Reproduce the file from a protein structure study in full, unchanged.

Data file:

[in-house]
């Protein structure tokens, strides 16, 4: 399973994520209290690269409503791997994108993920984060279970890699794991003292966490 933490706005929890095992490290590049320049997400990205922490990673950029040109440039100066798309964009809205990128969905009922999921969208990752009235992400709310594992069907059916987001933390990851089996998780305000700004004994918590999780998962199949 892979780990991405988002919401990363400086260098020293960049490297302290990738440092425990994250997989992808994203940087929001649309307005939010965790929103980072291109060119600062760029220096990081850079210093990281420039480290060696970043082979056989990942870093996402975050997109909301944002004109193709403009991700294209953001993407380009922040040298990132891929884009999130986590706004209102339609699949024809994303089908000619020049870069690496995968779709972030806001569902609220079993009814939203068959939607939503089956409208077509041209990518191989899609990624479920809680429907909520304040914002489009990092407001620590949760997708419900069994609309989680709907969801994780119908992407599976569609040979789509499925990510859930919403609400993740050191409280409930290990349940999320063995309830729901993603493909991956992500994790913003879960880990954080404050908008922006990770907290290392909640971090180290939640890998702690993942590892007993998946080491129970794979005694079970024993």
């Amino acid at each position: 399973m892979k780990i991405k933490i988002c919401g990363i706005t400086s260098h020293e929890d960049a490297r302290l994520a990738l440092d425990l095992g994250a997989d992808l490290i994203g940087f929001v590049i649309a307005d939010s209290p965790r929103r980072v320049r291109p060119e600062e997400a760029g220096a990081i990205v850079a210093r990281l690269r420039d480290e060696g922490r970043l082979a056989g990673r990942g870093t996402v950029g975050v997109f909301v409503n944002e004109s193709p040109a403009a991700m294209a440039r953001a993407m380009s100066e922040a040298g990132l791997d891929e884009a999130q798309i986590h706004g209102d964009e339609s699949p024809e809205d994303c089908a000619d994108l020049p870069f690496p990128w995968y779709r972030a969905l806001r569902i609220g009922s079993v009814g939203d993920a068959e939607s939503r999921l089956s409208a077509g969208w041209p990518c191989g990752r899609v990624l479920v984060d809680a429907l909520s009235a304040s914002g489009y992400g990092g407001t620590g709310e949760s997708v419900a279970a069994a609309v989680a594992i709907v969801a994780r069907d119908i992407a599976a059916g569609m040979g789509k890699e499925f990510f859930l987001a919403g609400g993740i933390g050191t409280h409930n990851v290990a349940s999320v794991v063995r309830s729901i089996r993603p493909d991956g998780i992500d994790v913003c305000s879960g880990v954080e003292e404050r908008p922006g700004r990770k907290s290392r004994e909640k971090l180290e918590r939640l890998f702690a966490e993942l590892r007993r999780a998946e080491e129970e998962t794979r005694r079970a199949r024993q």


[in-house]
């Protein structure tokens, strides 16, 4: 399973994520209290690269409503791997994108993920984060279970890699794991003292966490 933490706005929890095992490290590049320049997400990205922490990673950029040109440039100066798309964009809205990128969905009922999921969208990752009235992400709310594992069907059916987001933390990851089996998780305000700004004994918590999780998962199949 892979780990991405988002919401990363400086260098020293960049490297302290990738440092425990994250997989992808994203940087929001649309307005939010965790929103980072291109060119600062760029220096990081850079210093990281420039480290060696970043082979056989990942870093996402975050997109909301944002004109193709403009991700294209953001993407380009922040040298990132891929884009999130986590706004209102339609699949024809994303089908000619020049870069690496995968779709972030806001569902609220079993009814939203068959939607939503089956409208077509041209990518191989899609990624479920809680429907909520304040914002489009990092407001620590949760997708419900069994609309989680709907969801994780119908992407599976569609040979789509499925990510859930919403609400993740050191409280409930290990349940999320063995309830729901993603493909991956992500994790913003879960880990954080404050908008922006990770907290290392909640971090180290939640890998702690993942590892007993998946080491129970794979005694079970024993």
């Amino acid at each position: 399973m892979k780990i991405k933490i988002c919401g990363i706005t400086s260098h020293e929890d960049a490297r302290l994520a990738l440092d425990l095992g994250a997989d992808l490290i994203g940087f929001v590049i649309a307005d939010s209290p965790r929103r980072v320049r291109p060119e600062e997400a760029g220096a990081i990205v850079a210093r990281l690269r420039d480290e060696g922490r970043l082979a056989g990673r990942g870093t996402v950029g975050v997109f909301v409503n944002e004109s193709p040109a403009a991700m294209a440039r953001a993407m380009s100066e922040a040298g990132l791997d891929e884009a999130q798309i986590h706004g209102d964009e339609s699949p024809e809205d994303c089908a000619d994108l020049p870069f690496p990128w995968y779709r972030a969905l806001r569902i609220g009922s079993v009814g939203d993920a068959e939607s939503r999921l089956s409208a077509g969208w041209p990518c191989g990752r899609v990624l479920v984060d809680a429907l909520s009235a304040s914002g489009y992400g990092g407001t620590g709310e949760s997708v419900a279970a069994a609309v989680a594992i709907v969801a994780r069907d119908i992407a599976a059916g569609m040979g789509k890699e499925f990510f859930l987001a919403g609400g993740i933390g050191t409280h409930n990851v290990a349940s999320v794991v063995r309830s729901i089996r993603p493909d991956g998780i992500d994790v913003c305000s879960g880990v954080e003292e404050r908008p922006g700004r990770k907290s290392r004994e909640k971090l180290e918590r939640l890998f702690a966490e993942l590892r007993r999780a998946e080491e129970e998962t794979r005694r079970a199949r024993q």